“What I can tell you is that we truly did everything we could.”
It was a bumbled, throwaway line from Boris Johnson during a Downing Street press briefing in January. Yet it struck me at the time, because it was so discordant with reality: close to a year into the Covid-19 pandemic, the UK was in the midst of a third national lockdown. It had ended 2020 with one of the worst death tolls in Europe and the sharpest contraction in GDP of any G7 country. The prime minister’s suggestion that nothing more could have been done at government level to prevent the scale of the UK’s economic and public health catastrophe was far from accurate, as Australia and other countries have demonstrated.
One day, there must be a public inquiry to determine why we fared so badly, with the exception of a successful vaccine rollout. At that inquiry, Johnson will likely defend his government’s performance along familiar lines: “It was an unprecedented crisis; we were following the science; our opponents criticise us in hindsight, using their ‘retrospectoscopes’, but all they ever wanted was Lockdown ad infinitum.”
Disproportionate emphasis will be placed on Britain’s ageing population, its obesity and population density levels, as well as other non-governmental factors, to explain the UK’s high death toll. But these factors, important though they are, are incomparable to the consequences of government dithering and the early emphasis on ‘herd immunity.’
Kudos then to the Sunday Times’ top investigative duo, Jonathan Calvert and George Arbuthnott, who set the record straight early-on with Failures of State. Their book offers an insider’s account of the extraordinary (in)decision-making among Johnson’s team during the most tumultuous year in modern British history. Its central thesis, that “Johnson’s decisions ‒ in particular the delays to the lockdowns ‒ had a cataclysmic impact on his country,’” is equal parts damning and convincing. The book is meticulously researched, and the authors’ conclusions are corroborated by hundreds of interviews with scientists, academics, doctors, paramedics, bereaved families, care home workers, emergency planners, Downing Street whistleblowers and politicians.
Failures of State does not pull its punches. Over 400 pages, Calvert and Arbuthnott detail the many opportunities in which the UK’s fate could have been avoided, if only a different path had been taken. Some of these missed opportunities were outside the Prime Minister’s remit or predated his premiership. The book opens with an investigation into the origins of SARS-Cov-2, raising serious questions of the Chinese regime. There is mention of the UK government’s 2016 simulation of a pandemic outbreak, named Exercise Cygnus. The rehearsal exposed Britain’s ill-preparedness for the extreme demands of a pandemic, yet little was done. No-deal Brexit preparations “[sucked] all the blood out of pandemic planning,” a Downing Street adviser says. “There should have been a constant watching brief that would have filtered down. But it just fell off.”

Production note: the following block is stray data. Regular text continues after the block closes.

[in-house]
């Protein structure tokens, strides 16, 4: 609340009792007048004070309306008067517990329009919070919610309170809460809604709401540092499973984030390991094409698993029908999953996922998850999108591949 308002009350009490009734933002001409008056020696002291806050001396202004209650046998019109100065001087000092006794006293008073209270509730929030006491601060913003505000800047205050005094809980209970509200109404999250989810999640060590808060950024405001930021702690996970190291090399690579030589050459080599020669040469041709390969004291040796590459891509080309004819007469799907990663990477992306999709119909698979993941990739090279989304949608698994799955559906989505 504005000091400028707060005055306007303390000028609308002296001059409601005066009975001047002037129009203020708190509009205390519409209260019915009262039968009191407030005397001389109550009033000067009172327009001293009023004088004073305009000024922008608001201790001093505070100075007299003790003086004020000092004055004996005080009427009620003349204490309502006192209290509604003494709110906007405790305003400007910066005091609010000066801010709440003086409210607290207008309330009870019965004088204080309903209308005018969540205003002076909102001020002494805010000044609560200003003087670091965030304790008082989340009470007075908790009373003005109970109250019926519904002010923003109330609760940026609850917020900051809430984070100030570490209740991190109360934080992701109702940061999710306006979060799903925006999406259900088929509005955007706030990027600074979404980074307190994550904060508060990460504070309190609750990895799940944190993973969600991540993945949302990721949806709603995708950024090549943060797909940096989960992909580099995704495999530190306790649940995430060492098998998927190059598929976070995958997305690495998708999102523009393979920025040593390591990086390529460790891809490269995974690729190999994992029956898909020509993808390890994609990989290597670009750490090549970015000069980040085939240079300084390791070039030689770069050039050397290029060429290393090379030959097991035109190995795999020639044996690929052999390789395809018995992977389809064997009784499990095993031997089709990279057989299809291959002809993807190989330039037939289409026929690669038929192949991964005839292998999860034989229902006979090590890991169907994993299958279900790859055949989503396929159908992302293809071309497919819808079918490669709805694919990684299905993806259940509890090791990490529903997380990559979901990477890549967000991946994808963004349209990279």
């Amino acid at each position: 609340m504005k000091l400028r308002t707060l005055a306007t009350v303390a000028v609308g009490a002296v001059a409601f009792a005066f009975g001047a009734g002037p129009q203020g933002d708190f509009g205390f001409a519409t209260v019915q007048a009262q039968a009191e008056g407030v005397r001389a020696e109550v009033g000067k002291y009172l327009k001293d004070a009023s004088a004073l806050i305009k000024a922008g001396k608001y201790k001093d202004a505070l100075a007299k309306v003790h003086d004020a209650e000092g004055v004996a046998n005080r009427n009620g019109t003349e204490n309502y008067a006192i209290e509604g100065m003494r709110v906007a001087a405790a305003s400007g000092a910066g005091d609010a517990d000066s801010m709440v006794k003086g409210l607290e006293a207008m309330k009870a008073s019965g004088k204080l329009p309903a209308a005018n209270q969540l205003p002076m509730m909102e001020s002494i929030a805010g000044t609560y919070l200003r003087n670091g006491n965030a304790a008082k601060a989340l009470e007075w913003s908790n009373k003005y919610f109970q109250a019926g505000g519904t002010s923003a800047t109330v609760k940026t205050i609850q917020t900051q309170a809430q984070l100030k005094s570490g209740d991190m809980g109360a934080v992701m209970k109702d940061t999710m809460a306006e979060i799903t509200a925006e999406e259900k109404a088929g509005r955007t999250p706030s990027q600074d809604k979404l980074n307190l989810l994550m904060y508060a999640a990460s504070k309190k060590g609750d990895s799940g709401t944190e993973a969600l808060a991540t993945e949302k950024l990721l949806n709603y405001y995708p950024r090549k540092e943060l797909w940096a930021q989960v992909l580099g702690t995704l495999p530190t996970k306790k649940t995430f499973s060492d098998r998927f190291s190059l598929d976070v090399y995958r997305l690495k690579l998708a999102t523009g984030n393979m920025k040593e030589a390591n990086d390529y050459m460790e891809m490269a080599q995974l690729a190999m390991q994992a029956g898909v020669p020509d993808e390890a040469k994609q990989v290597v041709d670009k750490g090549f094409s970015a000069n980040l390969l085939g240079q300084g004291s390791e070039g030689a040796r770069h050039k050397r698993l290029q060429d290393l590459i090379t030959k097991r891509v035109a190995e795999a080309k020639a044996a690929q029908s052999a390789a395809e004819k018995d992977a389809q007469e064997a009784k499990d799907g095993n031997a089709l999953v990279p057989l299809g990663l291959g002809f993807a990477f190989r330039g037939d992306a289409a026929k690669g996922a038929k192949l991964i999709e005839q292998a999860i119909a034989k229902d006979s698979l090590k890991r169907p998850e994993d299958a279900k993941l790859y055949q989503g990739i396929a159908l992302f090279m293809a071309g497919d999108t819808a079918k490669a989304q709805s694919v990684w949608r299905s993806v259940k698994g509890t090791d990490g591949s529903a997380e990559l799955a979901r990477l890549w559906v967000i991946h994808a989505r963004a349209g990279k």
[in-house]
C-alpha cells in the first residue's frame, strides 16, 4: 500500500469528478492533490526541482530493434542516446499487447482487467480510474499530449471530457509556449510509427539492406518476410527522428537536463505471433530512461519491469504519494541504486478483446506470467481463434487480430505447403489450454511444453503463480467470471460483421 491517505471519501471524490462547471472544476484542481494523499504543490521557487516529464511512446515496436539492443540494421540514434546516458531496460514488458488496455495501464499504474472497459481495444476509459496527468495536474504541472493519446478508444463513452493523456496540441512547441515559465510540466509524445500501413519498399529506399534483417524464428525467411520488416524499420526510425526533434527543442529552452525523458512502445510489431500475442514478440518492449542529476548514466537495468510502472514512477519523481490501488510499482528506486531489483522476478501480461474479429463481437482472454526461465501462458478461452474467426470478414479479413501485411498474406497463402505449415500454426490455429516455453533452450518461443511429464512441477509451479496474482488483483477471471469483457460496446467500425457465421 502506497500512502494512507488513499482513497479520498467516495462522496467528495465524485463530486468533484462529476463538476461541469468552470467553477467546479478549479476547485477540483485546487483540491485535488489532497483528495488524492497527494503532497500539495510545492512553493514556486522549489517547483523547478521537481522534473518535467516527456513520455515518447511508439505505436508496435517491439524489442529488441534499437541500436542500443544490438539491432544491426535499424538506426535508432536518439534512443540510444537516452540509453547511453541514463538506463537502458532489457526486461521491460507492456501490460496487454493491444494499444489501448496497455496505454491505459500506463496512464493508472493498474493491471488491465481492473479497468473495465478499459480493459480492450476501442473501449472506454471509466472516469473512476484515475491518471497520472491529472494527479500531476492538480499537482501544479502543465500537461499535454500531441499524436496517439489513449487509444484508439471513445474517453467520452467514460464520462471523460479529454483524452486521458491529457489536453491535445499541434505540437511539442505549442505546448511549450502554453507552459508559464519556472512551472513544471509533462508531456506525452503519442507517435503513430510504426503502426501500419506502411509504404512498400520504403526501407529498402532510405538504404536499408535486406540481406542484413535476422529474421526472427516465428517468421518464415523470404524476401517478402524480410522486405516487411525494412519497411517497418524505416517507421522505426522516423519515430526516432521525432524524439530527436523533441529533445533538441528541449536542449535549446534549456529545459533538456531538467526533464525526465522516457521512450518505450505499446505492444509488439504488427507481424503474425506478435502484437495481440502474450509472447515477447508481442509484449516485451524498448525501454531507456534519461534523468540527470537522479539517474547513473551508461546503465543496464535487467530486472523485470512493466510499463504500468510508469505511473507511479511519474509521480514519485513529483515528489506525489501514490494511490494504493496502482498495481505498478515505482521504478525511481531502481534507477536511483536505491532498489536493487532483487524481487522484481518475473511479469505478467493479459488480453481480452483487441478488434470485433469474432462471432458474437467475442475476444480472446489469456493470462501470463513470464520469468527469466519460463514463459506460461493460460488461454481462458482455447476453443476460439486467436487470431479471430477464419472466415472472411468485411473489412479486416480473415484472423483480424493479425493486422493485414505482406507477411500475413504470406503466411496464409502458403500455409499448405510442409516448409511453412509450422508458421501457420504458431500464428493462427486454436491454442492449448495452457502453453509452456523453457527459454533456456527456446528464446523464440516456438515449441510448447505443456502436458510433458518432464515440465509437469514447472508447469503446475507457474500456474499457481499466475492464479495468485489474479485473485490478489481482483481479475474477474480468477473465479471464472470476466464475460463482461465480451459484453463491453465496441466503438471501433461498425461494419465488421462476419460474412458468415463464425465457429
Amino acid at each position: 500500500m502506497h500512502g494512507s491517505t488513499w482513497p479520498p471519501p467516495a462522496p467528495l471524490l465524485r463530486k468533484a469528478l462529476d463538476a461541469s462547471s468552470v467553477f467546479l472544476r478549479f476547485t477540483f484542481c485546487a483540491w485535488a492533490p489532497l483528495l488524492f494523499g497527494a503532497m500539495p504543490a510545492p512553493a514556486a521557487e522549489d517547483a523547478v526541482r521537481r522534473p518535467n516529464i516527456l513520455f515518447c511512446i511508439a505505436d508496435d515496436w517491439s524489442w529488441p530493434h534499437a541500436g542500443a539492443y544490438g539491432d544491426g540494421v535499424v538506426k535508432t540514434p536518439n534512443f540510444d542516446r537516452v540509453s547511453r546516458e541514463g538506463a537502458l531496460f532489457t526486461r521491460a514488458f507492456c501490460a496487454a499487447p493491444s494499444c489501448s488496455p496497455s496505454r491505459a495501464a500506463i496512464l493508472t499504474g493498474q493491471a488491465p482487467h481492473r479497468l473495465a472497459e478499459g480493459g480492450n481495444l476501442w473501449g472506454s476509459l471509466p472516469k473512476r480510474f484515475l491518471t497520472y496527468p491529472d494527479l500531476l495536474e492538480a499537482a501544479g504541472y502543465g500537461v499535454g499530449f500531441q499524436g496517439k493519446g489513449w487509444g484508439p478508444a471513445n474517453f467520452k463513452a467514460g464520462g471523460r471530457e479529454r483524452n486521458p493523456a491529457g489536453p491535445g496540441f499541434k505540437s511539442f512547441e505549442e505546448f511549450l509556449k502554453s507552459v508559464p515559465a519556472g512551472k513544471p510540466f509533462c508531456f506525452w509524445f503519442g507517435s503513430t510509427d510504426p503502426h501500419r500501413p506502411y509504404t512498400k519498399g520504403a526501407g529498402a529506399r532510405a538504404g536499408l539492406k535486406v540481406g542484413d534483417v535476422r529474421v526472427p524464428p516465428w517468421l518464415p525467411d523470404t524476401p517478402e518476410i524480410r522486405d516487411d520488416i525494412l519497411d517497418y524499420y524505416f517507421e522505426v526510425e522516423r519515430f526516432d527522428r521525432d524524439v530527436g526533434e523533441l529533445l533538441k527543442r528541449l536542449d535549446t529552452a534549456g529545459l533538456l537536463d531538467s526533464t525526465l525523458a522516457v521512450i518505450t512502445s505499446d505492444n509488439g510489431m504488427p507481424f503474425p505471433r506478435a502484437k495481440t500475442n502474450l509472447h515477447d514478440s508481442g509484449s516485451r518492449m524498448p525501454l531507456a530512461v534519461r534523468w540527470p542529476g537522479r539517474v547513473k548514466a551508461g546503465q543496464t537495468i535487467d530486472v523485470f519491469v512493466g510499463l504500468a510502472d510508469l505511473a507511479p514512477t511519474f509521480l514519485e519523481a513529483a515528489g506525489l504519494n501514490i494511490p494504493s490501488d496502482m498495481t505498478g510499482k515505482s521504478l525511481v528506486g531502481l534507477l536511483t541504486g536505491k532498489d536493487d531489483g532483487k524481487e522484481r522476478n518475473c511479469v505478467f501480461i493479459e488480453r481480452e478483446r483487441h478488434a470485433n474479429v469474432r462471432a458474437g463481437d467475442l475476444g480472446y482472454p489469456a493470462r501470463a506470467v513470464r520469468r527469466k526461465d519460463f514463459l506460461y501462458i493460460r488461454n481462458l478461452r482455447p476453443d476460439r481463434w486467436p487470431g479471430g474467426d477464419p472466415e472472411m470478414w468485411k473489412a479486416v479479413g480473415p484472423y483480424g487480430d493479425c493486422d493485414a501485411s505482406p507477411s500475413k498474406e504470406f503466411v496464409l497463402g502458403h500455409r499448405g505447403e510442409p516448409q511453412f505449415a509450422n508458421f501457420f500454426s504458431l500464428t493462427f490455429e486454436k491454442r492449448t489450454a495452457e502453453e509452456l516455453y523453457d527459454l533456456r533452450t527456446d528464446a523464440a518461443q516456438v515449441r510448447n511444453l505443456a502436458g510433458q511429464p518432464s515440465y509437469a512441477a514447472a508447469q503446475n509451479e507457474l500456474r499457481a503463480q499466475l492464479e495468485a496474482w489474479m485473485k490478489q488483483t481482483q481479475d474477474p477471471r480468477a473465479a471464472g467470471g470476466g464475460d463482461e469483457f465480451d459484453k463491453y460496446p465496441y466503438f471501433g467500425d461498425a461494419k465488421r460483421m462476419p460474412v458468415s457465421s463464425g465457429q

At the start of 2020, though, the ball was firmly in Johnson’s court. Covid-19 was ravaging China, then mainland Europe, but as Calvert and Arbuthnott make clear, there was a lack of urgency in Downing Street. PPE was donated to China, weeks before shortages began at home. Johnson missed five consecutive Cobra emergency meetings in January and February, prioritising a photo-op with the Chinese ambassador and, on another occasion, a Tory party fundraiser.
The authors lay bare the failings of decisions that were taken, Eat Out to Help Out being one of them
Enthusiasm for action was there around the cabinet table ‒ Priti Patel wanted the borders closed last March ‒ but this was dampened by Johnson, torn as he was between libertarian ideology and scientific reality. As Calvert and Arbuthnott detail, at various stages this internal struggle would paralyse the Government’s response ‒ with devastating consequences.
The authors lay bare the failings of decisions that were taken, Eat Out to Help Out being one of them. The Chancellor’s costly taxpayer-funded initiative was found to have increased Covid-19 cases between 8 per cent to 17 per cent according to Warwick University researchers, contributing to the start of the second wave. “It just seemed insane,” a Sage source sighs. Quite. It makes for excruciating reading, particularly as such an outcome seemed likely at the time.
Though many of the titular ‘failures’ will be familiar to readers, it is worth having them all pieced together in one volume. The cumulative effect on the reader is powerful. The writing is clinical, the analysis underpinned by facts. The book never strays into polemical territory. That is wise of the authors: let the evidence speak for itself.
It isn’t conclusive. There is no mention of the Prime Minister’s reported “let the bodies pile high” remark, nor does it include allegations of sleaze that emerged after the book’s publication. Whether it can therefore claim to offer the definitive ‘inside story’ is questionable, but as a first draft of history it is a solid attempt.
The whole story will have to come out, though. Failures of State makes an overwhelming case for a fully independent public inquiry into the Government’s handling of Covid-19. Answers are owed of bereaved families, and of those that have lost livelihoods. With Failures of State, Calvert and Arbuthnott anticipate and destroy the likely “not me, guv” defence of Johnson. It is a brilliant and important piece of journalism, and ought to be read widely.
We truly did everything we could? The evidence says otherwise.
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